One of the most ironic things about this whole ordeal is that anyone who knows my daughter well knows that she prefers being with me, and does not like going to her father’s house, for various reasons, but mostly because his aloof demeanor makes my daughter feel ignored, and he is not the type to initiate conversations or structured play, something that my daughter, who has a very high IQ like I do, needs for stimulation. There is sort of a misconception by most people that children who are introverted or extremely organized have some sort of mental or personality disorder. On the contrary, research has found that children with high IQs are predominantly introverted and prefer reading or independent play compared to other children. Often, according to many child psychologists, they have trouble relating to their peers who are not as smart as they are. I made a special effort with my daughter to engage her and to draw her out, but over the past few months, I have noticed that she has become more and more withdrawn than ever before.
On Mother’s Day this year, my daughter gave me a card, with three horses, one mom (meant to be me) and two colts, representing herself and her brother. What was especially notable was that they eyes of the horses were extrememly small, and that the mother horse was wearing a bridle which almost entirely obscured her vision. Here is the picture:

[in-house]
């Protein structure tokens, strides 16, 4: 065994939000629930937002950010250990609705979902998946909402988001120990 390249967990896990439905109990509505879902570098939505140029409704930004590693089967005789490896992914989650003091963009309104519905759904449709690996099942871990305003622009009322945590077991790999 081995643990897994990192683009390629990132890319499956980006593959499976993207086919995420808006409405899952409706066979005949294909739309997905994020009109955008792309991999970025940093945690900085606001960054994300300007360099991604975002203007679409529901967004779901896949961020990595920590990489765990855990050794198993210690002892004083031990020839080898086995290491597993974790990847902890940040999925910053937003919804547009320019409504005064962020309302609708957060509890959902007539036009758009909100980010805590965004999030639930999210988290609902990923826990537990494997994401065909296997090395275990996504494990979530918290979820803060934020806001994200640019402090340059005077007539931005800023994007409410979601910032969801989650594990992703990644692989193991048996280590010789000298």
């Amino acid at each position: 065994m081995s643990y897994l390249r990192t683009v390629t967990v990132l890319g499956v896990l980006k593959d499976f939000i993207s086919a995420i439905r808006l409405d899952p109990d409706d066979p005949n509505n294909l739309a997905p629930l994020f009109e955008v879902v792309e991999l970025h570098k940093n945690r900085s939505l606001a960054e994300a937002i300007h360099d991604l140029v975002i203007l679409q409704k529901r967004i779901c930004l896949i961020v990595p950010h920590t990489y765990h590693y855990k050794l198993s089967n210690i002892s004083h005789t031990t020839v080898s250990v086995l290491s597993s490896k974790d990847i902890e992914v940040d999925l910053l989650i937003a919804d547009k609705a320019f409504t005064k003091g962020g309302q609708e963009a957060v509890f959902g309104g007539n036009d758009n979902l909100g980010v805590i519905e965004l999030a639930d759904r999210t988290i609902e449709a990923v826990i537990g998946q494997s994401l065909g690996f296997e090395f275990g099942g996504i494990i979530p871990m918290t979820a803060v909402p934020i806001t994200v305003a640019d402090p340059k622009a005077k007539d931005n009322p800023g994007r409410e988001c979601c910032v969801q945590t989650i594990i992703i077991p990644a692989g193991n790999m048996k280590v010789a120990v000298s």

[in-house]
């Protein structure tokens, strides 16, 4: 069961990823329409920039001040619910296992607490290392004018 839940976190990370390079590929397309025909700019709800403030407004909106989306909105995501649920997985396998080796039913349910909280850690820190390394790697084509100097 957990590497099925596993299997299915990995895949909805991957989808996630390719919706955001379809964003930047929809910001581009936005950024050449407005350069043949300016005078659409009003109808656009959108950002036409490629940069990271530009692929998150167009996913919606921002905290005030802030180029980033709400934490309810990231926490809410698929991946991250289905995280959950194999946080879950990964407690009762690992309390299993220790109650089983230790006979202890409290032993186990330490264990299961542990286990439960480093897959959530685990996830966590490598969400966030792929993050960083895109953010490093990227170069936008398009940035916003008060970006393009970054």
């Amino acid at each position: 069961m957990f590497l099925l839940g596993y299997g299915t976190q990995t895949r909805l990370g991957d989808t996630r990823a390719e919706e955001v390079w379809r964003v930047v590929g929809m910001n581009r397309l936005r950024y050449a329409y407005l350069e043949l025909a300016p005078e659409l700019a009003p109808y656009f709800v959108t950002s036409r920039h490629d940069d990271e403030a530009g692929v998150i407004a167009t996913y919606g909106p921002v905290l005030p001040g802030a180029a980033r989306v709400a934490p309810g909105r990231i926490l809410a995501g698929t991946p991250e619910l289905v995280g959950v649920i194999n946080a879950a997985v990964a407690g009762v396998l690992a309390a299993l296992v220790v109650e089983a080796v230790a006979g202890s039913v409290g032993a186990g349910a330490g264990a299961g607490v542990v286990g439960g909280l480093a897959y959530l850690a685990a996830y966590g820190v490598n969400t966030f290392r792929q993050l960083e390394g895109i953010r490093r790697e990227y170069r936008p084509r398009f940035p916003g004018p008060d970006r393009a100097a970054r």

What struck me immediately is the difference in the facial expressions and color of these horses compared to what she used to draw. Prior to this, she drew bright, colorful horses with huge expressive eyes, sparkles, rainbows, and lots of clouds and decorations. The subdued colors and the tiny, unexpressive eyes are indicative of my daughter’s depressed mental state. Although I have two professional degrees, I remember quite a bit from my college studies in psychology. Following are old drawings from when she lived with me at my home, showing bright colors and joyful expressions on the faces of the horses. The difference in styles of the faces and the emotional character of these drawings is extremely striking.
My daughter has been suffering the most due to this whole ordeal. All of the Cornfelds, including Ann Cornfeld, are aloof, sort of emotionally withdrawn intellectuals who, although they have no problem calculating profit/loss statements, struggle to relate at any sort of emotional level, and fantasy life escapes them entirely. However, when it comes to buying favors and intimidating others with their money and abusing their power, they have no problem with this.